Back in 2020, Cjell Monē and I wrote about our friend Karl Artis‘ eclectic bike collection and his collaborative “Bikes for Buddies” fundraiser with Matt Whitman, which raised enough money to purchase fifty bikes for youngsters in need. Since then, Karl has added even more bikes to his personal cache, including an enviable custom mountain cruiser, and finally found a home for the youth bikes after months of pandemic-induced hiccups. I recently met up with Karl and a crew of other friends – who were fresh off a weekend of building and donating bikes – to check out Karl’s new cruiser and enjoy some metamorphic chunder on the trails of North Phoenix.
Bikes for Buddies go to the Navajo Nation
Karl originally planned to donate bikes to kids in Juarez, Mexico, but after a few attempts to make it happen Covid put those plans on the back-burner indefinitely. Fortunately, however, after nearly two years of having a garage full of boxed bikes in need of a home, Karl coordinated with our friend Jon Yazzie to distribute the bikes to kids on the Navajo Nation in time for the holidays. In early December, Cjell and Chris Reichel joined Karl, Matt, and Jon to build the bikes for distribution throughout the Navajo Tri-City chapters of Dennehotso, Kayenta, and Chilchinbeto.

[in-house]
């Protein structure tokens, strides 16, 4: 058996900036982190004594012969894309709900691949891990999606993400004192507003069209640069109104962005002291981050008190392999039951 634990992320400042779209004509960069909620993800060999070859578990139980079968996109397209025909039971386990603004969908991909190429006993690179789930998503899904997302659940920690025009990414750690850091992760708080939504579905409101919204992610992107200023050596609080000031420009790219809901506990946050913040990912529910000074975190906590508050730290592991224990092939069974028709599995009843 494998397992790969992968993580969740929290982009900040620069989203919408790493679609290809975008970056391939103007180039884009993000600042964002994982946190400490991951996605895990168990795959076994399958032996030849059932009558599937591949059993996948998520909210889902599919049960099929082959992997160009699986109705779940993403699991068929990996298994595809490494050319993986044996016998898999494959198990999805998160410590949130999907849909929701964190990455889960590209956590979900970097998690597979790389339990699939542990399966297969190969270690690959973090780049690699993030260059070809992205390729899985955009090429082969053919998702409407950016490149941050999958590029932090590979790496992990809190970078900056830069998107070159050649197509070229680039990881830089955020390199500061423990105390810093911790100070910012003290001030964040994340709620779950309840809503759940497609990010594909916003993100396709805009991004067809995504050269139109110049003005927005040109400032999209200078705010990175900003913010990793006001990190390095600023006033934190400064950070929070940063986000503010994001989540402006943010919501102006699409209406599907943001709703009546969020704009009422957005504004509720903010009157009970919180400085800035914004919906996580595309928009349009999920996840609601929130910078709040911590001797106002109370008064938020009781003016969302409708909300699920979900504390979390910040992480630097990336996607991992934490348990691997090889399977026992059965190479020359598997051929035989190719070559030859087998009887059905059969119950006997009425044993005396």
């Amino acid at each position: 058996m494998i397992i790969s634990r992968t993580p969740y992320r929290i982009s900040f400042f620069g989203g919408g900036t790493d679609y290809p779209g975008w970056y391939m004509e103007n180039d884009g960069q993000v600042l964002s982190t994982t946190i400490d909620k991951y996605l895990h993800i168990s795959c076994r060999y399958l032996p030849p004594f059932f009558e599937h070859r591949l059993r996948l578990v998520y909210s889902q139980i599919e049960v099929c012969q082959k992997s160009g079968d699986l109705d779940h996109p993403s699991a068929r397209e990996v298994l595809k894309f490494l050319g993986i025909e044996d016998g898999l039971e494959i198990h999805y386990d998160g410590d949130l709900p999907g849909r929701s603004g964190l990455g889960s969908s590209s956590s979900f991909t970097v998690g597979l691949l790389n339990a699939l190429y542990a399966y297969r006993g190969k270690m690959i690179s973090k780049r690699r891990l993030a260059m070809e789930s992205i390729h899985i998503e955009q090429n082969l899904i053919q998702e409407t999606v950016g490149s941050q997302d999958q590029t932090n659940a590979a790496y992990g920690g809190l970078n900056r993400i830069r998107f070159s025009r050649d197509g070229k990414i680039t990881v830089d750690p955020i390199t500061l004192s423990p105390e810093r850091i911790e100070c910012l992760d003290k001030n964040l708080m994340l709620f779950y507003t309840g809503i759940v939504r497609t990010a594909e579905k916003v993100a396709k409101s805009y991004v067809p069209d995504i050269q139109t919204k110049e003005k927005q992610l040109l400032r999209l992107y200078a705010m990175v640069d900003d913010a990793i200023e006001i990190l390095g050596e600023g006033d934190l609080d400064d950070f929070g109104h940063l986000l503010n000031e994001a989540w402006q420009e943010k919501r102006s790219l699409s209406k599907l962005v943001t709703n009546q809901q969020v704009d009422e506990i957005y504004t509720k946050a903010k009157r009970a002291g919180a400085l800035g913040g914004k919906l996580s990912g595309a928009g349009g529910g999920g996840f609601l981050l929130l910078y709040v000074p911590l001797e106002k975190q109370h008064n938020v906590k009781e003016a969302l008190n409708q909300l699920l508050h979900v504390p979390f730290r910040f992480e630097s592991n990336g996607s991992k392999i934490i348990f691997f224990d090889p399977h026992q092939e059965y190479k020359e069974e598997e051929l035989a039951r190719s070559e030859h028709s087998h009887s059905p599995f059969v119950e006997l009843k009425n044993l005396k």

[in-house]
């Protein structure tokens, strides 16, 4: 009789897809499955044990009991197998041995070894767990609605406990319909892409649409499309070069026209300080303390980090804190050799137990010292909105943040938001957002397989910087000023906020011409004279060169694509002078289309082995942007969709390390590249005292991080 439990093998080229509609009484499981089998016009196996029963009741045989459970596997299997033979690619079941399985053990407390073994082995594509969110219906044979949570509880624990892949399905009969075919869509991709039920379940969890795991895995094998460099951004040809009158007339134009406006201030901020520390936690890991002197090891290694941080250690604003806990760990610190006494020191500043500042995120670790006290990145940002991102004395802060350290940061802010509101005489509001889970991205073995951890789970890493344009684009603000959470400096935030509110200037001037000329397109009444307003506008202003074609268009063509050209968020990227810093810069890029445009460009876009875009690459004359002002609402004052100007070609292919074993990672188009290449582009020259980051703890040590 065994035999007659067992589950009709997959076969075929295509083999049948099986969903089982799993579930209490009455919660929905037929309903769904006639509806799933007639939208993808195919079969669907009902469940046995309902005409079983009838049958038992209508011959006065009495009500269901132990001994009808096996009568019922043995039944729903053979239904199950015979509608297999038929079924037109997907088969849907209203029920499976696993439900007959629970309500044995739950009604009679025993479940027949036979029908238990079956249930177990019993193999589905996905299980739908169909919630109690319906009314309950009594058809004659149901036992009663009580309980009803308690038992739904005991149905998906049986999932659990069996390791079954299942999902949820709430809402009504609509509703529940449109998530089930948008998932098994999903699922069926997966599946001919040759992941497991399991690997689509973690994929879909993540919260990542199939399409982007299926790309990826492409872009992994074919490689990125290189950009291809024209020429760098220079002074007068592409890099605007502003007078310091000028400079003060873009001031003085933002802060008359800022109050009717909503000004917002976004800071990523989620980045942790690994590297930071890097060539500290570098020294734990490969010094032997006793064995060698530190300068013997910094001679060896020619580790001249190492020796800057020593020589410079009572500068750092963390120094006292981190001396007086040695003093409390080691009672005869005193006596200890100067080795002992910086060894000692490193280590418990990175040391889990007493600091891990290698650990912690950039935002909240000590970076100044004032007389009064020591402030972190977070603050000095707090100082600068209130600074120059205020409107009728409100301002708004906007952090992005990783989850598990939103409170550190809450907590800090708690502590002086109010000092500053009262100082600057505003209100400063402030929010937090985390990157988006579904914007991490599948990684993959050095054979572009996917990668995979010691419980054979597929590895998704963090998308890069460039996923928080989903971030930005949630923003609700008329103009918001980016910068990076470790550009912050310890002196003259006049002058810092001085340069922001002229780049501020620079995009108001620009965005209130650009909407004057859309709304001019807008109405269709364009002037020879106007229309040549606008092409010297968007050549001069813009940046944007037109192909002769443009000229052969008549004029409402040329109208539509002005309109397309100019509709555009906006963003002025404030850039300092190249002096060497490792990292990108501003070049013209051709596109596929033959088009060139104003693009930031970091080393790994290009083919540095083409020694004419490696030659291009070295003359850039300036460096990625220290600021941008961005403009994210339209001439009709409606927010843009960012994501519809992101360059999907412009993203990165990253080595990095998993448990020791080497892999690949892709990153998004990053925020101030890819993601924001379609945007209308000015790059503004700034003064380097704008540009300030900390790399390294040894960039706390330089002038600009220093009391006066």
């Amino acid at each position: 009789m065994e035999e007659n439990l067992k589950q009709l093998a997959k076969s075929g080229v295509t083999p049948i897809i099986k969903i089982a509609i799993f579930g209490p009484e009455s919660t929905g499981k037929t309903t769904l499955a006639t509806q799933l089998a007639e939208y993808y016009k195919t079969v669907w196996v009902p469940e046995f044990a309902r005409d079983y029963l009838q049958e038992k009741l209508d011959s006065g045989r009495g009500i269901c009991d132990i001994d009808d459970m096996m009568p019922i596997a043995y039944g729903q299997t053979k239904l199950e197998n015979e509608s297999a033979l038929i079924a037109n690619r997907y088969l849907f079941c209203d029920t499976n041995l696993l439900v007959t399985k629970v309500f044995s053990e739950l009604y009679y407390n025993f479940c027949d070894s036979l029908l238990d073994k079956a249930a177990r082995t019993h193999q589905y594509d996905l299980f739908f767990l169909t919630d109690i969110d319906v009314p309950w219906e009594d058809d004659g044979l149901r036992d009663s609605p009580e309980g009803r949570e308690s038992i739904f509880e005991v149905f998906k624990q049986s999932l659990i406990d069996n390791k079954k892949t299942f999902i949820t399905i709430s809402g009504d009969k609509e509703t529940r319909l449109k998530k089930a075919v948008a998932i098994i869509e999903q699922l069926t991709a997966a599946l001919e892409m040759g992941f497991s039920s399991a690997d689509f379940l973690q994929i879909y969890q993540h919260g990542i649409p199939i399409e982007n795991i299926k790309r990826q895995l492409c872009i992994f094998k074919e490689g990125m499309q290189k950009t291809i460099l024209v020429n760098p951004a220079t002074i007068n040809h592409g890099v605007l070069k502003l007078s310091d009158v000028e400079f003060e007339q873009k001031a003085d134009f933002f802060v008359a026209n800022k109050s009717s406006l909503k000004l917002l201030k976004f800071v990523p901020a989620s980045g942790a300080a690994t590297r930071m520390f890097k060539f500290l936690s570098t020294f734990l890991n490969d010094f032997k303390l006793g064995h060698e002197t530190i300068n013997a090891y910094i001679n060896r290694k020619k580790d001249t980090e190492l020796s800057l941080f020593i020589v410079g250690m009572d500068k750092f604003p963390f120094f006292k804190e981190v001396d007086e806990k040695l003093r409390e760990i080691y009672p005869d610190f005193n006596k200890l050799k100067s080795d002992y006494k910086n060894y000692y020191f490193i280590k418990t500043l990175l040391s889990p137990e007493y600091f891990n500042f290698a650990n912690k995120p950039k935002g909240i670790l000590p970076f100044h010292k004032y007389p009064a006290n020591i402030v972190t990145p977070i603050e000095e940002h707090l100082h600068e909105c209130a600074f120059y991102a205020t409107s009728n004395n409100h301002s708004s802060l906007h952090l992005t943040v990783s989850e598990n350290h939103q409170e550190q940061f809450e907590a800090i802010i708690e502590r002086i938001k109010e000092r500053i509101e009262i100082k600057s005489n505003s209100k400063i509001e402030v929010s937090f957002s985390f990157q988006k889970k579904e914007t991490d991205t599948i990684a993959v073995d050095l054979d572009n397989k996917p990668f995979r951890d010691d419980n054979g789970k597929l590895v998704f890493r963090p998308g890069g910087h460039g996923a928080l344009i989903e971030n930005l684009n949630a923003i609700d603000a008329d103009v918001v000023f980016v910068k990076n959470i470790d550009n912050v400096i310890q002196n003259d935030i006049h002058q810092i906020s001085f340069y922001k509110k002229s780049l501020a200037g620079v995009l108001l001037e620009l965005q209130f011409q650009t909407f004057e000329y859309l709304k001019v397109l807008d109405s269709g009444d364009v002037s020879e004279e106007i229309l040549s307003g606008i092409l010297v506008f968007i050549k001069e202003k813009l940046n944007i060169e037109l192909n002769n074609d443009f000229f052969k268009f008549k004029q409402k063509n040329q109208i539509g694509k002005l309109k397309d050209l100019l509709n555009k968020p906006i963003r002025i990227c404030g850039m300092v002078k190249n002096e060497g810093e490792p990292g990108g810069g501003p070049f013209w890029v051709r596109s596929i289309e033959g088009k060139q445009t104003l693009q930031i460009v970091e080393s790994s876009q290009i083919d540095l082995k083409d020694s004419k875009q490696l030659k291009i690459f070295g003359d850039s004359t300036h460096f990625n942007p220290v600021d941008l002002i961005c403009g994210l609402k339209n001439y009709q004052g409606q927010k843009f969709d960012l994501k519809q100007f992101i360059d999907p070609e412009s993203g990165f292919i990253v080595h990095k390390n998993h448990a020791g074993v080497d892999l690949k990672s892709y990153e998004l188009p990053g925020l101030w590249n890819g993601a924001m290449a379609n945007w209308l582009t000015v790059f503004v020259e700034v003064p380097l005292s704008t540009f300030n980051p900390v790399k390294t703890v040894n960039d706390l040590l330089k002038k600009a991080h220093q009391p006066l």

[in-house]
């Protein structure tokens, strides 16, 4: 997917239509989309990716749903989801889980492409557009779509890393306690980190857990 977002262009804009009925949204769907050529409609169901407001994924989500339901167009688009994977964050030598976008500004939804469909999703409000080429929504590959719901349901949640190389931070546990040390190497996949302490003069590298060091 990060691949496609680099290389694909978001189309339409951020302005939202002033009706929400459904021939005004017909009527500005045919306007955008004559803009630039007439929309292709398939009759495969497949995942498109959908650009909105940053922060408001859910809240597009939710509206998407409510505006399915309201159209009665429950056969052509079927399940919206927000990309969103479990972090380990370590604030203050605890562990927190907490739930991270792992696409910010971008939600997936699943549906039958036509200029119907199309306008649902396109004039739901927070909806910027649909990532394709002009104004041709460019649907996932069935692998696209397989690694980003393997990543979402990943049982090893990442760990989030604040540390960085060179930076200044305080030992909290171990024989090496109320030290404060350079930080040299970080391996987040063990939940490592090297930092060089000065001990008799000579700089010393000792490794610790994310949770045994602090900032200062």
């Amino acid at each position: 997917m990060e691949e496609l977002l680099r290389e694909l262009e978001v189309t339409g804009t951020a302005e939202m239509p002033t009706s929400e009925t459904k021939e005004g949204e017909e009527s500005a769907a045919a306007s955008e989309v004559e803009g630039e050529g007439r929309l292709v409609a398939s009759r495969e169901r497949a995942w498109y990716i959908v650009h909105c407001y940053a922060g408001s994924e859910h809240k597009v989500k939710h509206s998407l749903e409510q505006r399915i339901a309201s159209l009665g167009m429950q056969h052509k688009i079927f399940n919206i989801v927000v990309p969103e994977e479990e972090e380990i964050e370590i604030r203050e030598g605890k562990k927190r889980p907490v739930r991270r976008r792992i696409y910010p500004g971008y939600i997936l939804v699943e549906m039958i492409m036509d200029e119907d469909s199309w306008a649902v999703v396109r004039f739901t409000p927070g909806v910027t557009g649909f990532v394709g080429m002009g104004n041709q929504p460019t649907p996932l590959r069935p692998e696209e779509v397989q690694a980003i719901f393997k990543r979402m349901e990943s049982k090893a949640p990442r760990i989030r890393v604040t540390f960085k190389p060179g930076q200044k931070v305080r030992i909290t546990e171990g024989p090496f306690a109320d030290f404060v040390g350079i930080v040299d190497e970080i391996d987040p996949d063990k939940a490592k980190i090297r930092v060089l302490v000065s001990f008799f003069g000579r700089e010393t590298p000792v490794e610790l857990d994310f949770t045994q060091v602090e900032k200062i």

Council Delegate Nate Brown and his assistant Renae joined the crew in building up bikes and gave them a few pointers on how to properly shred sandstone on cardboard boxes. Thanks to Jon and Chris for the great photos – I wish I could have been there!
Cruising in North Phoenix
After a weekend in Kayenta, Cjell and Matt accompanied Karl back to Phoenix to enjoy the Valley’s perfect winter riding weather. We all convened at James Rooke‘s house north of the city to gear up for a ride and put some finishing touches on the mountain cruiser Karl built up over the preceding few months.
James is something of a klunker/cruiser senpai. Under the moniker Rusty Trucker he built Karl’s frame and a handful of others, including his personal blue shred sled and Matt’s rustbucket.
Collaborating with other southwesterners like Cjell, Rob Bauer, and Joe Daigneault over the years, James is part of a small group of aficionados committed to modernizing and refining the art of mountain cruising. But James isn’t building frames right now, so don’t ask!
And James can ride, too. The trails in the Phoenix Mountains Preserve near where James and Karl live are steep with protruding granite fins that always seem to be pointing the wrong direction, often covered in a layer of loose cobbles and thick dust. But like a surfer kranking a perfect wave, James glides right over the variable terrain on his rigid 29+ cruiser with only a coaster brake to check his speed.
In addition to demanding terrain, the Preserve has amazing views in every direction and no shortage of picturesque locations to stop for safety meetings.
Visitors from New Mexico – particularly those who build their own fancy cruisers and delight in mean-mugging photographers – are known to enjoy the varied terrain throughout the Preserve.